We should be free to use not just whatever map projection fits the topic of study (akin to choosing the appropriate graph or chart to present our data), but we should also think about the focus of the map. The world is round and space is three-dimensional, after all! NB: If you’re interested in having a play around with the large number of map projections, have a look at this cool website by Jacob Wasilkowski.
Sticking with maps, many teachers have observed that when it comes to learning about ethnicity and cultures of places, it often does not go much further beyond mapping where different groups live, providing simple push-pull migration factors which may fail to recognise wider structural and historical reasons for these patterns.
An example of how mapping has led to racial discrimination has been the policy of ‘redlining’ in the United States. This 2014 article from Detroitography about a redlining map of 1939 gives a very good summary of the issue.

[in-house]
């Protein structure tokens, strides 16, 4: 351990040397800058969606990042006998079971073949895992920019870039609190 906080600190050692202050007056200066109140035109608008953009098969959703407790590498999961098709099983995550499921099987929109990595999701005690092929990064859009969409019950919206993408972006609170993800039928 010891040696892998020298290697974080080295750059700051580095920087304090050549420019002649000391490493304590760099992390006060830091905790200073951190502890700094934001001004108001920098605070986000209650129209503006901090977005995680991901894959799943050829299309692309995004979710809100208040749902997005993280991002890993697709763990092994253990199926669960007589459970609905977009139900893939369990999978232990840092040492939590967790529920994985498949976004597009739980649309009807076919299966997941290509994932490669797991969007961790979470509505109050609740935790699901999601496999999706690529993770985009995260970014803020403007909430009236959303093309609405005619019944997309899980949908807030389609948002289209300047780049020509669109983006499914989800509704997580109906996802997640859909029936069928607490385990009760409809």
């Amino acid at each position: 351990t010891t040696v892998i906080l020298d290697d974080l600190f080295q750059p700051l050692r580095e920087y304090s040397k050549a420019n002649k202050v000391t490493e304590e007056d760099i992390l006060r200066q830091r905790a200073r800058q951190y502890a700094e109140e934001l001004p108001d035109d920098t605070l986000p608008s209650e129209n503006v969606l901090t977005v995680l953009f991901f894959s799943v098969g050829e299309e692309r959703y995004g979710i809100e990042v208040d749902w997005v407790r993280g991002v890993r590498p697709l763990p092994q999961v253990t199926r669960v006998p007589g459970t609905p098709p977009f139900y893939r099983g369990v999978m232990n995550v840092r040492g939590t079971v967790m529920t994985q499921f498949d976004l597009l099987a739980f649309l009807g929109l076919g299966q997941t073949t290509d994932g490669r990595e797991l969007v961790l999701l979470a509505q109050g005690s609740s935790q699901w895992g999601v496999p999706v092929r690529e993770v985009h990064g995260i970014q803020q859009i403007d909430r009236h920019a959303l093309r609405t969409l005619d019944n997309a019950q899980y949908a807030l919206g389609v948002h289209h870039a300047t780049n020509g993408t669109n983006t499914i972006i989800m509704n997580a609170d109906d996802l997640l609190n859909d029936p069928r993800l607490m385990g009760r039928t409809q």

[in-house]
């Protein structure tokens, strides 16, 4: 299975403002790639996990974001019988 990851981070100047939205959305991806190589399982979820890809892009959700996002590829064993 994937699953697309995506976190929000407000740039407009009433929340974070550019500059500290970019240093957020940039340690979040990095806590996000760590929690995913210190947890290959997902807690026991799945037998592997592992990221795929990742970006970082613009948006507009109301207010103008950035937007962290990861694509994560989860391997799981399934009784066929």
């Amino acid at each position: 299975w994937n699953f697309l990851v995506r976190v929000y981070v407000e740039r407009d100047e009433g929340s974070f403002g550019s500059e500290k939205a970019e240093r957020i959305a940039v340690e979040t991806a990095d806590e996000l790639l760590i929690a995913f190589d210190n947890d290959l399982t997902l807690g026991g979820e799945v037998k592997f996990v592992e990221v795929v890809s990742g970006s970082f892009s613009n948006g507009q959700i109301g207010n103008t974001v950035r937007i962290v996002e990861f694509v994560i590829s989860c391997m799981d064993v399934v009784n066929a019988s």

One of the wonders of teaching Geography is the incredible diversity of people, places and processes. As a subject, it really is a pick-n-mix lovers dream! So textbook pages such as this one is not just problematic, but massively unrepresentative. Do only these views on climate change matter?
Examples can even be seen in exam questions. This particular question from Paper 2 of the 2018 AQA GCSE Geography exam has a number of issues. In an analysis presented in June, Dr Christine Winter from the School of Education at the University of Sheffield pointed out the term ‘War against Terrorism’ as problematic. Firstly, the term is actually a political slogan introduced by President George W Bush Since after the 9/11 attacks. Also ‘terrorism’ is not part of the GCSE Geography syllabus, and unlikely to been covered deeply at Key Stage 3, students knowledge of the concept is gained from media, family or community sources, and studies have shown that the dominant discourses particularly from the tabloid press associate terrorism with Muslims and Islam (Sharma and Nijjar, 2018; Younis and Jadhav, 2019).